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Submitted: 17 November 2006 Modified: 27 April 2012
HERDIN Record #: PCHRD111606011144

Clinical predictors of post-thyroidectomy hypocalcemia: A retrospective review.

2Mary Antonette  L. Picorro,
3Lina Rose A. Alcances,
4Gabriel Jr Jasul

Abstract

Background: Hypocalcemia is common after thyroid surgery. Identification of risk factors predictive of post-thyroidectomy hypocalcemia can be used to select patients that may benefit from early routine calcium supplementation postoperatively to prevent symptoms from ever developing. The ability to predict who are the patients at risk for hypocalcemia would enable physicians to do close monitoring of these patients. Also, patients more likely to remain normocalcemic can have early but safe discharge.

Objective: To identify clinical predictors for post-thyroidectomy hypocalcemia among patients who undergo thyroidectomy at the Philippine General Hospital (PQH) from January 2000 to December 2003.

General Study Design: Retrospective Cohort Study.

Participants: Patients >/- 18 years old, who underwent thyroidectomy at PGH.

Intervention: Risk factors investigated were those identified in previous studies. These are: (1) Clinical Factors: Female sex, age, smoking, alcohol intake, menopause, thyroid cancer and toxic goiter, low pre-operative calcium level (2) Surgical Factors: Bilateral operation (OR), lymph node dissection (LN), repeat thyroid surgery, large goiter (>55 grams), operation time, blood loss and surgical expertise and specialty.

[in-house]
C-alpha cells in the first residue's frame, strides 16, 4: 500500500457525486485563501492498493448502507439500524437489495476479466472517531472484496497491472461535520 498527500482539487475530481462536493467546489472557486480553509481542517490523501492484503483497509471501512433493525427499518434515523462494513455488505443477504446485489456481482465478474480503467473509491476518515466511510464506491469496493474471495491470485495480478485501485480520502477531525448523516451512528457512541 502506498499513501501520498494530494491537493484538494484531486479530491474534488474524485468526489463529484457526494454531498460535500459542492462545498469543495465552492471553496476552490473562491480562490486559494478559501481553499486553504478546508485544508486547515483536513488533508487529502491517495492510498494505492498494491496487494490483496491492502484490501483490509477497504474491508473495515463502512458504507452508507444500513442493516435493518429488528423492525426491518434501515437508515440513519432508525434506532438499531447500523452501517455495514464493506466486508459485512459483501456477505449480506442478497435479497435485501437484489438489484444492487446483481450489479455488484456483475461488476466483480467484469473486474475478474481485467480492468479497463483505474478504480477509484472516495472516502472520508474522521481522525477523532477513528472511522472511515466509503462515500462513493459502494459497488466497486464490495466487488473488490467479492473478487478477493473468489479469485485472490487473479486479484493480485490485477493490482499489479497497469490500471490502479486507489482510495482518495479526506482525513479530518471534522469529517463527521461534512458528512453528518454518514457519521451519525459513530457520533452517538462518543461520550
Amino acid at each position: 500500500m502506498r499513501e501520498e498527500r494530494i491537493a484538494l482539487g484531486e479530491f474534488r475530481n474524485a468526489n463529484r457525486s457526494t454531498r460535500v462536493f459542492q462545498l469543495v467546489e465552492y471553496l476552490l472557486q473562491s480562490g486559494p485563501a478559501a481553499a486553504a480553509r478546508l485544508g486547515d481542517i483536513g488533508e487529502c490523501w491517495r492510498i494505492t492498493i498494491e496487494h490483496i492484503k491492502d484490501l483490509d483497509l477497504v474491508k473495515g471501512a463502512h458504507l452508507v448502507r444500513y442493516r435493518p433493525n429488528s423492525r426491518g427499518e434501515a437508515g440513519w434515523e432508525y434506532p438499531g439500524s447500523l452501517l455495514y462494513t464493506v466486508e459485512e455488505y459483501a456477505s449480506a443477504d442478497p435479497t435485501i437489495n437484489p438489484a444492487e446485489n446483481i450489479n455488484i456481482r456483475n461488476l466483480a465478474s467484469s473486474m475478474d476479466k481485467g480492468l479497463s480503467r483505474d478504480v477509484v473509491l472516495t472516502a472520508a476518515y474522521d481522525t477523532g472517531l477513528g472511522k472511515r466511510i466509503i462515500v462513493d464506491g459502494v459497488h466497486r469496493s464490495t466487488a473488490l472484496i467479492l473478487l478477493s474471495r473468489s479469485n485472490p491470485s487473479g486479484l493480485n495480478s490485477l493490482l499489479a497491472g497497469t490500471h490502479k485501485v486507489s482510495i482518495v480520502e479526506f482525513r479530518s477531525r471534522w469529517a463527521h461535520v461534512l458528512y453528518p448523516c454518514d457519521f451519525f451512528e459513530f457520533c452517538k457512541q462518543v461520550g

Outcome Measures: (1) Independent risk predictors for post-thyroidectomy hypocalcemia (2) Prevalence of symptomatic, asymptomatic and overall post-thyroidectomy hypocalcemia (Serum Calcium <2.12 mmol/L or ionized calcium <1.1 mmol/L).

Analysis: T test, Chi Square, Fisher's Exact test, Sensitivity/Specificity/Negative predictive value/ Positive Predictive value calculation, Logistic Regression.

Results: Three Hundred Sixty-three subjects (mean age 41 sd 13 years, 84.30 percent females) were included. One hundred thirteen (113, 31 percent) had symptoms of hypocalcemia postoperatively, 58 (16 percent) of which had low calcium levels (true hypocalcemia), 38 (10 percent) with normal calcium levels and 17 (4 percent) with no documented calcium level. Asymptomatic hypocalcemia occurred in 71 (26 percent) subjects. Bilateral operation and age <40 are independent predictors of symptomatic hypocalcemia, p<0.05[OR: 4.56 (95 percent CI:2.12-9.80) and 1.04 (95 percent CI:1.02-1.07) respectively. Clinical symptoms have low scores on all measures of validity.

Conclusion: Posthyroidectomy hypocalcemia is common (21 percent) after thyroid surgery. Bilateral operation and young age (<40 years old) are independent predictors of symptomatic hypocalcemia and overall post-thyroidectomy hypocalcemia.



1.
Publication Type:
Journal
Publication Sub Type:
Journal Article, Original
Title:
Philippine Journal of Internal Medicine
Frequency:
Others
Publication Date:
November-December 2005
Volume:
43
Issue:
6
Page(s):
331-341
Publisher:
Philippine College of Physicians

Objectives

To identify clinical predictors for post-thyroidectomy hypocalcemia among patients who undergo thyroidectomy at the Philippine General Hospital (PQH) from January 2000 to December 2003.

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